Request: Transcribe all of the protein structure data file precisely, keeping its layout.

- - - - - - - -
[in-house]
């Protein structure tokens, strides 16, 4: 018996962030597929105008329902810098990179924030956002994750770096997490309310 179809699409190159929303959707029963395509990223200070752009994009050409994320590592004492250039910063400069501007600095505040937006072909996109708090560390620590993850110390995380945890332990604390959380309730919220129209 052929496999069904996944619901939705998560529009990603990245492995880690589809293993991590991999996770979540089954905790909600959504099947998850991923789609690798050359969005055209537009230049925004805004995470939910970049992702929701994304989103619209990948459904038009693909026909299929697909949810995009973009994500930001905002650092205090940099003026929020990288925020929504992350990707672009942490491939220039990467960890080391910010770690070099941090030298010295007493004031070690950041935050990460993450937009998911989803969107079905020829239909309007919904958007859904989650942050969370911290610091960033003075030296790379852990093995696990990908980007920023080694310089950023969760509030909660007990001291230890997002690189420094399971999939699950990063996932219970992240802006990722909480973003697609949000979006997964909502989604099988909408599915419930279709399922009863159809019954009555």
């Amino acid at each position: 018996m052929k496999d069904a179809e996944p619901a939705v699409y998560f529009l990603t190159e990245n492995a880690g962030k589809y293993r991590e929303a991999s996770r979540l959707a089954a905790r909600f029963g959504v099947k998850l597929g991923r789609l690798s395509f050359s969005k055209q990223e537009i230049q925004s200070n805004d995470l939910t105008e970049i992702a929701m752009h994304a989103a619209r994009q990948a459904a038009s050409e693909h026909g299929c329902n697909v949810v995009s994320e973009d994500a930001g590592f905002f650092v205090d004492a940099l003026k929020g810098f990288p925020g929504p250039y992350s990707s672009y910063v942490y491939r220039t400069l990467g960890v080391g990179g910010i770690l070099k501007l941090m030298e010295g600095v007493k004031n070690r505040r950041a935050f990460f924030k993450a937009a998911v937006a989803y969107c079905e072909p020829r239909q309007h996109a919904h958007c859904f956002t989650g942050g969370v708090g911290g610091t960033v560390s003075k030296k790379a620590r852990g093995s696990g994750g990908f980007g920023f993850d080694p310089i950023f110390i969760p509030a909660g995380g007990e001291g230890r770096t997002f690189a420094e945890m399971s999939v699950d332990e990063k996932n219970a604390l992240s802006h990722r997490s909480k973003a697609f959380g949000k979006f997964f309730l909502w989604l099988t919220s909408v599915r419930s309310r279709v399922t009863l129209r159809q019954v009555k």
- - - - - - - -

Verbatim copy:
[in-house]
């Protein structure tokens, strides 16, 4: 018996962030597929105008329902810098990179924030956002994750770096997490309310 179809699409190159929303959707029963395509990223200070752009994009050409994320590592004492250039910063400069501007600095505040937006072909996109708090560390620590993850110390995380945890332990604390959380309730919220129209 052929496999069904996944619901939705998560529009990603990245492995880690589809293993991590991999996770979540089954905790909600959504099947998850991923789609690798050359969005055209537009230049925004805004995470939910970049992702929701994304989103619209990948459904038009693909026909299929697909949810995009973009994500930001905002650092205090940099003026929020990288925020929504992350990707672009942490491939220039990467960890080391910010770690070099941090030298010295007493004031070690950041935050990460993450937009998911989803969107079905020829239909309007919904958007859904989650942050969370911290610091960033003075030296790379852990093995696990990908980007920023080694310089950023969760509030909660007990001291230890997002690189420094399971999939699950990063996932219970992240802006990722909480973003697609949000979006997964909502989604099988909408599915419930279709399922009863159809019954009555």
């Amino acid at each position: 018996m052929k496999d069904a179809e996944p619901a939705v699409y998560f529009l990603t190159e990245n492995a880690g962030k589809y293993r991590e929303a991999s996770r979540l959707a089954a905790r909600f029963g959504v099947k998850l597929g991923r789609l690798s395509f050359s969005k055209q990223e537009i230049q925004s200070n805004d995470l939910t105008e970049i992702a929701m752009h994304a989103a619209r994009q990948a459904a038009s050409e693909h026909g299929c329902n697909v949810v995009s994320e973009d994500a930001g590592f905002f650092v205090d004492a940099l003026k929020g810098f990288p925020g929504p250039y992350s990707s672009y910063v942490y491939r220039t400069l990467g960890v080391g990179g910010i770690l070099k501007l941090m030298e010295g600095v007493k004031n070690r505040r950041a935050f990460f924030k993450a937009a998911v937006a989803y969107c079905e072909p020829r239909q309007h996109a919904h958007c859904f956002t989650g942050g969370v708090g911290g610091t960033v560390s003075k030296k790379a620590r852990g093995s696990g994750g990908f980007g920023f993850d080694p310089i950023f110390i969760p509030a909660g995380g007990e001291g230890r770096t997002f690189a420094e945890m399971s999939v699950d332990e990063k996932n219970a604390l992240s802006h990722r997490s909480k973003a697609f959380g949000k979006f997964f309730l909502w989604l099988t919220s909408v599915r419930s309310r279709v399922t009863l129209r159809q019954v009555k």